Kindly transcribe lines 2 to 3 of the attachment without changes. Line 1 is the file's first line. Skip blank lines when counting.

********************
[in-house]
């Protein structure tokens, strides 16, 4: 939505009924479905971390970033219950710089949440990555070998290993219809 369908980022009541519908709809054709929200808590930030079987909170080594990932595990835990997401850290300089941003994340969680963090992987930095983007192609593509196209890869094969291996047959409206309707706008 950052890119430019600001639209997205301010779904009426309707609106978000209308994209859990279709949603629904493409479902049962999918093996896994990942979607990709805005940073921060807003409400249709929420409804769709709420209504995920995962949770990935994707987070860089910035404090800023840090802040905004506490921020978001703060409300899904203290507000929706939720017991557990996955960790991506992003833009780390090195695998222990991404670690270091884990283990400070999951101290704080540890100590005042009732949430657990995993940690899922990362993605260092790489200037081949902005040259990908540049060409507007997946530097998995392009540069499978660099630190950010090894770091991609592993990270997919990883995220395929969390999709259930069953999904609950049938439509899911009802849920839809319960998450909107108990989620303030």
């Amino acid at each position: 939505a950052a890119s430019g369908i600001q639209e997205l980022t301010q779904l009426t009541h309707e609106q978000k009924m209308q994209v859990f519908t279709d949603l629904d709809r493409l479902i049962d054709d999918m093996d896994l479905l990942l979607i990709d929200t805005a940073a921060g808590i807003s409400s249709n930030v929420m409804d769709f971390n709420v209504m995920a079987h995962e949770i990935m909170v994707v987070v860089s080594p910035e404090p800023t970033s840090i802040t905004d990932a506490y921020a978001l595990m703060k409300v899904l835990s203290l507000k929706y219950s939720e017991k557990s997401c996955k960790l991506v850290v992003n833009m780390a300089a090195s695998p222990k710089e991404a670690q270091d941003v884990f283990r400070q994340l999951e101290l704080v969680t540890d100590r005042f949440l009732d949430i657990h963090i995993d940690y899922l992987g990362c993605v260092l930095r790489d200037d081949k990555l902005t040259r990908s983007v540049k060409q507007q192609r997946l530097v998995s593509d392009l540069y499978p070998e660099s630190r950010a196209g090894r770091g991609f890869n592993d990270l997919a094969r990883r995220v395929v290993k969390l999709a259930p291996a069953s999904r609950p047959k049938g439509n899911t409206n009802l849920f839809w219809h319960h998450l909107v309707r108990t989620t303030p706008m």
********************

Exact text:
């Protein structure tokens, strides 16, 4: 939505009924479905971390970033219950710089949440990555070998290993219809 369908980022009541519908709809054709929200808590930030079987909170080594990932595990835990997401850290300089941003994340969680963090992987930095983007192609593509196209890869094969291996047959409206309707706008 950052890119430019600001639209997205301010779904009426309707609106978000209308994209859990279709949603629904493409479902049962999918093996896994990942979607990709805005940073921060807003409400249709929420409804769709709420209504995920995962949770990935994707987070860089910035404090800023840090802040905004506490921020978001703060409300899904203290507000929706939720017991557990996955960790991506992003833009780390090195695998222990991404670690270091884990283990400070999951101290704080540890100590005042009732949430657990995993940690899922990362993605260092790489200037081949902005040259990908540049060409507007997946530097998995392009540069499978660099630190950010090894770091991609592993990270997919990883995220395929969390999709259930069953999904609950049938439509899911009802849920839809319960998450909107108990989620303030």
């Amino acid at each position: 939505a950052a890119s430019g369908i600001q639209e997205l980022t301010q779904l009426t009541h309707e609106q978000k009924m209308q994209v859990f519908t279709d949603l629904d709809r493409l479902i049962d054709d999918m093996d896994l479905l990942l979607i990709d929200t805005a940073a921060g808590i807003s409400s249709n930030v929420m409804d769709f971390n709420v209504m995920a079987h995962e949770i990935m909170v994707v987070v860089s080594p910035e404090p800023t970033s840090i802040t905004d990932a506490y921020a978001l595990m703060k409300v899904l835990s203290l507000k929706y219950s939720e017991k557990s997401c996955k960790l991506v850290v992003n833009m780390a300089a090195s695998p222990k710089e991404a670690q270091d941003v884990f283990r400070q994340l999951e101290l704080v969680t540890d100590r005042f949440l009732d949430i657990h963090i995993d940690y899922l992987g990362c993605v260092l930095r790489d200037d081949k990555l902005t040259r990908s983007v540049k060409q507007q192609r997946l530097v998995s593509d392009l540069y499978p070998e660099s630190r950010a196209g090894r770091g991609f890869n592993d990270l997919a094969r990883r995220v395929v290993k969390l999709a259930p291996a069953s999904r609950p047959k049938g439509n899911t409206n009802l849920f839809w219809h319960h998450l909107v309707r108990t989620t303030p706008m």